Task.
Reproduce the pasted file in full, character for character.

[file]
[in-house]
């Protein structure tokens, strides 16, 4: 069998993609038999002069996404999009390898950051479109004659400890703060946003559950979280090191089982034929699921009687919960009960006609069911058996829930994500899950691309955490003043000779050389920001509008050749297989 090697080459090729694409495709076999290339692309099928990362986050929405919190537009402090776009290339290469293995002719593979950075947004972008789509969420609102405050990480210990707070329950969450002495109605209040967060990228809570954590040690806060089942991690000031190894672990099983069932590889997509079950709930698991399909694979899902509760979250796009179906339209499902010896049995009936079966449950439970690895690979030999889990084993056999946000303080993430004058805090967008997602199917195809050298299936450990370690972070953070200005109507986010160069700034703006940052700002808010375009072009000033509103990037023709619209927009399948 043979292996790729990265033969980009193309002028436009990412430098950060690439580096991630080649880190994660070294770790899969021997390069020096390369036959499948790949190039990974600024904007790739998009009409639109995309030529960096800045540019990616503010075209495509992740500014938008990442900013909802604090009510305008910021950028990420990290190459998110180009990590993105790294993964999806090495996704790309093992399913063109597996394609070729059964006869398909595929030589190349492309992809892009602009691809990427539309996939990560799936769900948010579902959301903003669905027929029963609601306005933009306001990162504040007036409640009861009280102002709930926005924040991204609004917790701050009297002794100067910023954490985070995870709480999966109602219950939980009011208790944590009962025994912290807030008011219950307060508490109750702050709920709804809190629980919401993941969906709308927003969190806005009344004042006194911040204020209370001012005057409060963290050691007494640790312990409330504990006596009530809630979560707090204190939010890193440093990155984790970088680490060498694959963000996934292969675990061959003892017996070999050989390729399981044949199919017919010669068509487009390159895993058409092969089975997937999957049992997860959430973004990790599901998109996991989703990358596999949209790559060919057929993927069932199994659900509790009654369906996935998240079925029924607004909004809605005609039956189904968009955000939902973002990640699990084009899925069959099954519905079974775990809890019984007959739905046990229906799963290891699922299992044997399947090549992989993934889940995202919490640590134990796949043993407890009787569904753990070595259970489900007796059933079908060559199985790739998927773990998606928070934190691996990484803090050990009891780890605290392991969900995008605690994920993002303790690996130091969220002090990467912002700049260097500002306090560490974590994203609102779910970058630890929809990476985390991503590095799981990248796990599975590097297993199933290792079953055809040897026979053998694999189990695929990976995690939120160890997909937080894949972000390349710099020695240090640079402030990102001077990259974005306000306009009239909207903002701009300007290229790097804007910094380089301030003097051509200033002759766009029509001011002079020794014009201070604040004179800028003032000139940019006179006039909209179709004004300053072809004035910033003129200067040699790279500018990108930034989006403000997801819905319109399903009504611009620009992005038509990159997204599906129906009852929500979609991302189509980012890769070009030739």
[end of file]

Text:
[in-house]
């Protein structure tokens, strides 16, 4: 069998993609038999002069996404999009390898950051479109004659400890703060946003559950979280090191089982034929699921009687919960009960006609069911058996829930994500899950691309955490003043000779050389920001509008050749297989 090697080459090729694409495709076999290339692309099928990362986050929405919190537009402090776009290339290469293995002719593979950075947004972008789509969420609102405050990480210990707070329950969450002495109605209040967060990228809570954590040690806060089942991690000031190894672990099983069932590889997509079950709930698991399909694979899902509760979250796009179906339209499902010896049995009936079966449950439970690895690979030999889990084993056999946000303080993430004058805090967008997602199917195809050298299936450990370690972070953070200005109507986010160069700034703006940052700002808010375009072009000033509103990037023709619209927009399948 043979292996790729990265033969980009193309002028436009990412430098950060690439580096991630080649880190994660070294770790899969021997390069020096390369036959499948790949190039990974600024904007790739998009009409639109995309030529960096800045540019990616503010075209495509992740500014938008990442900013909802604090009510305008910021950028990420990290190459998110180009990590993105790294993964999806090495996704790309093992399913063109597996394609070729059964006869398909595929030589190349492309992809892009602009691809990427539309996939990560799936769900948010579902959301903003669905027929029963609601306005933009306001990162504040007036409640009861009280102002709930926005924040991204609004917790701050009297002794100067910023954490985070995870709480999966109602219950939980009011208790944590009962025994912290807030008011219950307060508490109750702050709920709804809190629980919401993941969906709308927003969190806005009344004042006194911040204020209370001012005057409060963290050691007494640790312990409330504990006596009530809630979560707090204190939010890193440093990155984790970088680490060498694959963000996934292969675990061959003892017996070999050989390729399981044949199919017919010669068509487009390159895993058409092969089975997937999957049992997860959430973004990790599901998109996991989703990358596999949209790559060919057929993927069932199994659900509790009654369906996935998240079925029924607004909004809605005609039956189904968009955000939902973002990640699990084009899925069959099954519905079974775990809890019984007959739905046990229906799963290891699922299992044997399947090549992989993934889940995202919490640590134990796949043993407890009787569904753990070595259970489900007796059933079908060559199985790739998927773990998606928070934190691996990484803090050990009891780890605290392991969900995008605690994920993002303790690996130091969220002090990467912002700049260097500002306090560490974590994203609102779910970058630890929809990476985390991503590095799981990248796990599975590097297993199933290792079953055809040897026979053998694999189990695929990976995690939120160890997909937080894949972000390349710099020695240090640079402030990102001077990259974005306000306009009239909207903002701009300007290229790097804007910094380089301030003097051509200033002759766009029509001011002079020794014009201070604040004179800028003032000139940019006179006039909209179709004004300053072809004035910033003129200067040699790279500018990108930034989006403000997801819905319109399903009504611009620009992005038509990159997204599906129906009852929500979609991302189509980012890769070009030739």